Facebook have just announced their foray into cryptocurrency this week, the ‘Libra’ digital coin.
What is it?
Cryptocurrency is a digital currency, created with encryption to ensure transactions are secure, regulated and independent from a centralised bank. A little different from the payment services offered by the likes of Google, Apple or PayPal, which rely on bank accounts or other services.
Libra is Facebook’s cryptocurrency, expected to launch in 2020.
What are the advantages of cryptocurrency?
Cryptography makes transactions secure and tough to counterfeit.
A significant advantage of crypto is the removal of a middleman from the process. A major disadvantage of our current banking system is the time taken to clear funds, especially internationally. As blockchain is decentralised, it means funds can be transferred cheaply, more securely and perhaps most impressive, instantly.
As there is no bank involved, digital currency can provide a safe method of storing money, especially for countries where much of the population have no bank account – which is the crux of Facebook’s mission in Libra.
Another considerable advantage is the ability to produce programmable contracts, where funds are released upon particular criteria and variables being met, such as a commercial contract based on specific stock prices. It is another layer of security to avoid money going missing by using a third party.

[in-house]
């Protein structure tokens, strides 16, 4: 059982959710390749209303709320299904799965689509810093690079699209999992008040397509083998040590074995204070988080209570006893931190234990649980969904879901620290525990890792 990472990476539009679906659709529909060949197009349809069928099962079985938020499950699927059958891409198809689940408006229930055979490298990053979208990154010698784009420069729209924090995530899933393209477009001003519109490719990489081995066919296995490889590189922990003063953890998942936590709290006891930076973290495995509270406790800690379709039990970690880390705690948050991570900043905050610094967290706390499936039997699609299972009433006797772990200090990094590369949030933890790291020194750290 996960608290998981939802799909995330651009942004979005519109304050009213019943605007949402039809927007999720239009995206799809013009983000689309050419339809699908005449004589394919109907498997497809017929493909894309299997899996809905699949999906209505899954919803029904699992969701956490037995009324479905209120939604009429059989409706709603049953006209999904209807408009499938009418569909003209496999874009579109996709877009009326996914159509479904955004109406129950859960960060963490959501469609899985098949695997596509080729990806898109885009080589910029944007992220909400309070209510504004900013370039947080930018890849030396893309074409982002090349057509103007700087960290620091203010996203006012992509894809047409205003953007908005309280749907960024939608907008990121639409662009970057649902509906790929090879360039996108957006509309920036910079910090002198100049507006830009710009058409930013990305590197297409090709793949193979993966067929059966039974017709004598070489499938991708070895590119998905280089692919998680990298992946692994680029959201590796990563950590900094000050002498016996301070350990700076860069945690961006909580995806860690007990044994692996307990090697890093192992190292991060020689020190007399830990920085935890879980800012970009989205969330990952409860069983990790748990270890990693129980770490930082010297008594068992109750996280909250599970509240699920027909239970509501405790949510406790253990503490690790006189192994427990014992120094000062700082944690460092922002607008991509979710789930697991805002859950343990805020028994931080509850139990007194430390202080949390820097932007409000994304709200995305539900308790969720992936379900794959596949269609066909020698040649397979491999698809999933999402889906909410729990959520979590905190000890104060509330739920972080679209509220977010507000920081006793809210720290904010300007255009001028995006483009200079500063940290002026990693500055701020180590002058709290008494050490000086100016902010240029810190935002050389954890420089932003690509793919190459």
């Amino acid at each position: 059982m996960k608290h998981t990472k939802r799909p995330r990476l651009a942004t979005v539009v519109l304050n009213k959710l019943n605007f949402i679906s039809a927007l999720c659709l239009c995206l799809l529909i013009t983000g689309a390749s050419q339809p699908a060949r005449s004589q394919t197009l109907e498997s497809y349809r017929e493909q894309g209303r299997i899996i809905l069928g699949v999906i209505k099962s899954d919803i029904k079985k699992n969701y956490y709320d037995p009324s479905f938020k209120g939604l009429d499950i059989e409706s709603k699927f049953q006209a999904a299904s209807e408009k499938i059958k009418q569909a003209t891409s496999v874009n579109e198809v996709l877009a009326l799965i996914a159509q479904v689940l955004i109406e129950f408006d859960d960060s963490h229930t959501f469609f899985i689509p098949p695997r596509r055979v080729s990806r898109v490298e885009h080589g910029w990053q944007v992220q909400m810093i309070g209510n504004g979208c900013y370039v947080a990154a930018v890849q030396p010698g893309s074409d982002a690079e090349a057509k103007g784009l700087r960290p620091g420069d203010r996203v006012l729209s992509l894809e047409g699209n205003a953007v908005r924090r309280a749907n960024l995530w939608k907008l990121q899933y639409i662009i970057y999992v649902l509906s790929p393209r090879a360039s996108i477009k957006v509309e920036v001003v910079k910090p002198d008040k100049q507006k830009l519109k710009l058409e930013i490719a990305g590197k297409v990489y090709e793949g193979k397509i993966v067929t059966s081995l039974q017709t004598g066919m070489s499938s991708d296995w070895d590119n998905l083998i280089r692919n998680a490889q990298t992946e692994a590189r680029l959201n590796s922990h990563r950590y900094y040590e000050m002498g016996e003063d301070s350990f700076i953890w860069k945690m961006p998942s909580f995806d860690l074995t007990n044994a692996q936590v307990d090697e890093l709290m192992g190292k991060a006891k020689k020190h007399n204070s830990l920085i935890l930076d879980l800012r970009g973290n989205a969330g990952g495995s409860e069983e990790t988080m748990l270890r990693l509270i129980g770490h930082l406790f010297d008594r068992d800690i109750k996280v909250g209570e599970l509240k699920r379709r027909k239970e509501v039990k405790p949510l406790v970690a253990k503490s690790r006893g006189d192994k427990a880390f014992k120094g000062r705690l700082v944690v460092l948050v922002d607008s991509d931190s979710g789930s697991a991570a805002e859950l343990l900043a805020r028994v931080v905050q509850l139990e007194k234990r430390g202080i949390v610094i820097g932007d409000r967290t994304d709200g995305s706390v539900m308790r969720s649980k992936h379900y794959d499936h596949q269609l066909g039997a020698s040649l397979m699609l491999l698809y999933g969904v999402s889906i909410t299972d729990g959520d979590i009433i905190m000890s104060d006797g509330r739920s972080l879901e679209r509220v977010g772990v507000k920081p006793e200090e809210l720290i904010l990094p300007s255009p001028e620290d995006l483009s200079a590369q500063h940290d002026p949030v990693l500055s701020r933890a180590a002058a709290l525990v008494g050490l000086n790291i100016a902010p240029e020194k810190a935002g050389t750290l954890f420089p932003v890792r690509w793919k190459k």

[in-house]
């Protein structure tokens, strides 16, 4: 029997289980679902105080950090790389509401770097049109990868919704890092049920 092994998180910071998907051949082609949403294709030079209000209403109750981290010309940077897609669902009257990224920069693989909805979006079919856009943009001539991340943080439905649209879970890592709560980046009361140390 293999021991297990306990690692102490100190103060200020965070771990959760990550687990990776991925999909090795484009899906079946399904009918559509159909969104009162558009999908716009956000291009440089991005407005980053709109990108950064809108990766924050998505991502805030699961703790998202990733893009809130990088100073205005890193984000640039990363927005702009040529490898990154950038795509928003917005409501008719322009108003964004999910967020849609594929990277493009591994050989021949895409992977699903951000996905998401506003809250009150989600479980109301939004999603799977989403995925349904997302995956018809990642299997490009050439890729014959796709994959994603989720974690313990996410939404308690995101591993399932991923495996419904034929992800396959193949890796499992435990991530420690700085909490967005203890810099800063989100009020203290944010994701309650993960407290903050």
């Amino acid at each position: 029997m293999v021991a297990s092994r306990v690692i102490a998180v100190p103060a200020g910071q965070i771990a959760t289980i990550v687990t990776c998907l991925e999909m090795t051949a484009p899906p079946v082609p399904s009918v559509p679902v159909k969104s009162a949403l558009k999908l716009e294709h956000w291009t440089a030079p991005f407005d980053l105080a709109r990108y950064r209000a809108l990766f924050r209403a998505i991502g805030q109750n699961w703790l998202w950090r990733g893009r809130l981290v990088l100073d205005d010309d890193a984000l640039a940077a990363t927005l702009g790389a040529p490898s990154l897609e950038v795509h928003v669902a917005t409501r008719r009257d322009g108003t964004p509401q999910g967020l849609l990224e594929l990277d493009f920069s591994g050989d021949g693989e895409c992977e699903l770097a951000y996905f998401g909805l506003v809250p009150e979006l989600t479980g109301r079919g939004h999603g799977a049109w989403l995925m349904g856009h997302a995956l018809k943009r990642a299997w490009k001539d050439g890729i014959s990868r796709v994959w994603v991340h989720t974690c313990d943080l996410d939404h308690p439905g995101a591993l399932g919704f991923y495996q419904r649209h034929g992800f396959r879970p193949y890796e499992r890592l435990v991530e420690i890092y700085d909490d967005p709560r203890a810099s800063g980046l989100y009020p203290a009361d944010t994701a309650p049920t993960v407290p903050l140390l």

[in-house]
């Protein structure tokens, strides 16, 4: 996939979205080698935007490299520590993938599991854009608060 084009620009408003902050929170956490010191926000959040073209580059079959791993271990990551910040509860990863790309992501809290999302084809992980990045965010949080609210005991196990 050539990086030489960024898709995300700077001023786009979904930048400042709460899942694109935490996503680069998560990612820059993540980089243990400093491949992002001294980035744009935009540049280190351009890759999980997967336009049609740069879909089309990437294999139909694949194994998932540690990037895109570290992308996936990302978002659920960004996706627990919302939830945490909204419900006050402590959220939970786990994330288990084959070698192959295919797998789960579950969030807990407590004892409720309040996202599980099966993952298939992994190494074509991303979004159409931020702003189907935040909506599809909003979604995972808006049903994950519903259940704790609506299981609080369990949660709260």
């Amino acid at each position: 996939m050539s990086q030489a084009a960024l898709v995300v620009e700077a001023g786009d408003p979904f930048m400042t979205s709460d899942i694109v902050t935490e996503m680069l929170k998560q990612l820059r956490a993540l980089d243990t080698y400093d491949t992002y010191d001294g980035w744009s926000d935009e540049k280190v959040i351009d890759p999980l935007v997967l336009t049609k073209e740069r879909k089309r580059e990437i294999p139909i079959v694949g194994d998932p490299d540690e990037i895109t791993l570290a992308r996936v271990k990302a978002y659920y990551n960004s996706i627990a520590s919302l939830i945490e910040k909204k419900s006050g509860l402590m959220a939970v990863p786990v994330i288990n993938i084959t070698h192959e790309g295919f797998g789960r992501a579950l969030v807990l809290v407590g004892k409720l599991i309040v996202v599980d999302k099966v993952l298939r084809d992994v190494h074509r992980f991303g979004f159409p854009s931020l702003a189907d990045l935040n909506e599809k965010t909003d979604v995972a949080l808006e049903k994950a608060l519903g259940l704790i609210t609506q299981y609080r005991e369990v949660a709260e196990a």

Why is Facebook launching a new currency?
Facebook claims they are launching this new currency to reach the 1.7 billion people, particularly in developing countries across the world, who do not possess a bank account.
Users will be able to pay using Libra on Facebook’s apps, such as WhatsApp, and Facebook says paying will be “as easy as sending a text”.
However, there have already been security concerns about the endeavour, with a big question mark over what the appropriate parties will do with the data attached.
Who are involved?
Facebook state that various parties will manage Libra, which they have dubbed the ‘Libra Association’. Businesses such as eBay, Spotify, Uber, PayPal and more will be involved, along with charities.
Can we trust it?
Facebook state its payment system will be heavily protected to ensure users money and personal data is kept safe and secure.
However, the big question on everybody’s mind is: How can we trust the company with our finances, especially after the Cambridge Analytica scandal only a year before?
The data coming into the network is also suspect. While the data will be anonymised, the parties involved in the currency will undoubtedly gain valuable insights from an entirely untapped market – the 1.7 billion people without bank accounts.
Libra is a hugely ambitious endeavour by the social media giants. Will Zuckerburg’s group change the world again, or is this going to be an incredibly expensive failure?